The Theory of Nandrolone
There is another possibility as to why he left Old Trafford somewhat prematurely, and nobody seems to have picked up on this. Stam tested positive for a banned substance less than three months after leaving United. It seems a massive coincidence.
You would imagine that the players would be tested by the club upon returning for pre-season training, however, Stam played in United’s first two games of the season. Maybe the test was performed after that, as you cannot imagine Ferguson allowing a player to take the field if he knew that he would fail any random drugs test.
It’s also possible that the club tested him after getting wind of it. Earlier that year, Stam’s international colleague Edgar Davids was banned for testing positive for the same substance, and Frank De Boer later did the same. Maybe it was something that was being passed around the Dutch national squad.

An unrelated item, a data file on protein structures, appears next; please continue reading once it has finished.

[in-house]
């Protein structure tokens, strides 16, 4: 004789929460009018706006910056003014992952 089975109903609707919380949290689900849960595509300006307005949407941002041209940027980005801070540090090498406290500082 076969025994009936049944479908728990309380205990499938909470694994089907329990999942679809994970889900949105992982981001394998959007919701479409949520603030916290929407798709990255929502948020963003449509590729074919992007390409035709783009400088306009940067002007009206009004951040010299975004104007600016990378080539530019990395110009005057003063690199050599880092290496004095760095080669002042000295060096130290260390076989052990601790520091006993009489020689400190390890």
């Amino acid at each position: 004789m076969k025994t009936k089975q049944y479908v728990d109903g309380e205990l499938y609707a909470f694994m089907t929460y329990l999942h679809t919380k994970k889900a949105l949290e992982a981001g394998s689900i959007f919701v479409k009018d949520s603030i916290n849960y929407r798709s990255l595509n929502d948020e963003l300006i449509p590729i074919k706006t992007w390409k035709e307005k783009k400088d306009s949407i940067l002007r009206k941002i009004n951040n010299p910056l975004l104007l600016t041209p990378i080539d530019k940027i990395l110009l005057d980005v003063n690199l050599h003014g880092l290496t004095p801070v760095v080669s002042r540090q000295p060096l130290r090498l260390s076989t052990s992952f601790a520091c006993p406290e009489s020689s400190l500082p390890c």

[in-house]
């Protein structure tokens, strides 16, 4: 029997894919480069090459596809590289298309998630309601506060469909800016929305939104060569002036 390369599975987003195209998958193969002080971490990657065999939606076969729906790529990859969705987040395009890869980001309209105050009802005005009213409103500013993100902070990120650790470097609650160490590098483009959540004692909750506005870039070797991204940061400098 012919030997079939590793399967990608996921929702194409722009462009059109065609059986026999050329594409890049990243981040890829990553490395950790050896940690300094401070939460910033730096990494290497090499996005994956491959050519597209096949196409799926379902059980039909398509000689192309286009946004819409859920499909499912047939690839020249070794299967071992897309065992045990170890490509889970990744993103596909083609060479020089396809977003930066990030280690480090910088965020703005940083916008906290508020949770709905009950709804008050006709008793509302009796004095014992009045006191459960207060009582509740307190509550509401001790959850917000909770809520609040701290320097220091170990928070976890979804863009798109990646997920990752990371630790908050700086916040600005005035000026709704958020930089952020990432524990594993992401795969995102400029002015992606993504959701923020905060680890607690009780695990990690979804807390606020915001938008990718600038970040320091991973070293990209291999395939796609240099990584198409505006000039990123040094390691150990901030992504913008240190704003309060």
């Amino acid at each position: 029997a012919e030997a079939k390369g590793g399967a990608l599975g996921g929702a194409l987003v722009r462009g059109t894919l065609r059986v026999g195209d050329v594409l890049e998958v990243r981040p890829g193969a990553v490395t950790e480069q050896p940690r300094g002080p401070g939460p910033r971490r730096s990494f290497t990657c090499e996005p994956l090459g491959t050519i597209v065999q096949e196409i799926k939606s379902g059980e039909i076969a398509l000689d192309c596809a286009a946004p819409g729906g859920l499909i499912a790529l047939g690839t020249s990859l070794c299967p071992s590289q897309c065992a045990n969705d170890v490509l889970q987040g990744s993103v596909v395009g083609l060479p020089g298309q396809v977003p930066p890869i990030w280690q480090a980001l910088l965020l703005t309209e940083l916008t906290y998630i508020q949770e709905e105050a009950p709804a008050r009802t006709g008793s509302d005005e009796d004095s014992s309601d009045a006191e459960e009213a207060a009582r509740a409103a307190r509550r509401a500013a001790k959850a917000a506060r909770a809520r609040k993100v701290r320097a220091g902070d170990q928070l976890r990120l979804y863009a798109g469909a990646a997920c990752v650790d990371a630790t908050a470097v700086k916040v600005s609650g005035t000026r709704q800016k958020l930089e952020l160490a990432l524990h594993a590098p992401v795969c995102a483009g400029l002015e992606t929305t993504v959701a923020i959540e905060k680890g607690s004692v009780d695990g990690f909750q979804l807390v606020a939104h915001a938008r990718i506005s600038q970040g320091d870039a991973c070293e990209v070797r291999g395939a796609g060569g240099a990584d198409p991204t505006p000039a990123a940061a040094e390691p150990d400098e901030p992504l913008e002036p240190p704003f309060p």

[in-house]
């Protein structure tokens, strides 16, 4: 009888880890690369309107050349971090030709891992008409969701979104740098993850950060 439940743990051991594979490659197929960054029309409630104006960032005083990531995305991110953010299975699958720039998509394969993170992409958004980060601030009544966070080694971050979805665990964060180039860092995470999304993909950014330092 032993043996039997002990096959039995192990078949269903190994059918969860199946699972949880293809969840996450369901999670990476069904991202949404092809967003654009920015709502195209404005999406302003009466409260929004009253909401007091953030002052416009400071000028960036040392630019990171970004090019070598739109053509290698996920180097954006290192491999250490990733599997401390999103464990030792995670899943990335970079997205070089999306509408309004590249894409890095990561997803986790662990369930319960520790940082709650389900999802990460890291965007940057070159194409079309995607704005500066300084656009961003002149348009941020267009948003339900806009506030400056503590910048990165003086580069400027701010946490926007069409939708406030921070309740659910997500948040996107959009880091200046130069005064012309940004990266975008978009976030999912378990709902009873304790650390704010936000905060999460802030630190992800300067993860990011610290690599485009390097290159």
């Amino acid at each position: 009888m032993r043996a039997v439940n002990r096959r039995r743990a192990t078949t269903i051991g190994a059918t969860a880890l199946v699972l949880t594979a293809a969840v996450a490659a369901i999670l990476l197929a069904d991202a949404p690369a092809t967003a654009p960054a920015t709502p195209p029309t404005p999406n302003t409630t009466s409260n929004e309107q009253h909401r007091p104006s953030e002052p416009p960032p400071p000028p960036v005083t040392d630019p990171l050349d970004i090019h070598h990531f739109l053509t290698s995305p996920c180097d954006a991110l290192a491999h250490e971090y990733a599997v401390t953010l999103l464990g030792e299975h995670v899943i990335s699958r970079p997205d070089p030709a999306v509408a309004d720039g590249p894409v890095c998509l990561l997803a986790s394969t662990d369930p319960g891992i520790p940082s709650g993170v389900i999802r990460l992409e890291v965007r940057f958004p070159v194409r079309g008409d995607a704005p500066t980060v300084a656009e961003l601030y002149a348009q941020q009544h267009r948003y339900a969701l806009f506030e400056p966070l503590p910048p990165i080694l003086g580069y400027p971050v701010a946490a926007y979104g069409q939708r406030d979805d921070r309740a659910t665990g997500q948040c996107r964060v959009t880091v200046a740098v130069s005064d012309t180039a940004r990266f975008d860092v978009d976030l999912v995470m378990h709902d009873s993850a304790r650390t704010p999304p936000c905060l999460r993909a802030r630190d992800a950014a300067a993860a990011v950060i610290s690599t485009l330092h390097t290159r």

Another possibility is that it was something exclusive to Serie A as, apart from De Boer, all of the other major stars who were banned in 2001 played in Italy. In addition to Stam and Davids, who played for Juventus, Pep Guardiola (Brescia) and Fernando Couto (also Lazio) plied their trade in Italy.
Nobody will know for certain if any of these two possible scenarios happened. Indeed, there is nothing to say that Stam’s departure had anything to do with his failed drugs test later that year. If it did, the truth will most likely never be revealed. It just seems very odd that someone who had been a key member of the squad for three years, and had started the season as a first pick, was suddenly ushered out of the Old Trafford exit door, and within three months he failed a drugs test.
The hurried manner of Jaap Stam’s departure from Manchester United is still shrouded in mystery. The explanation given by Sir Alex Ferguson, making more than £5 million profit on a player approaching 30 years old being too good to refuse is perfectly believable. Surely he could have got a better replacement than the elegant, but past his best, Laurent Blanc though?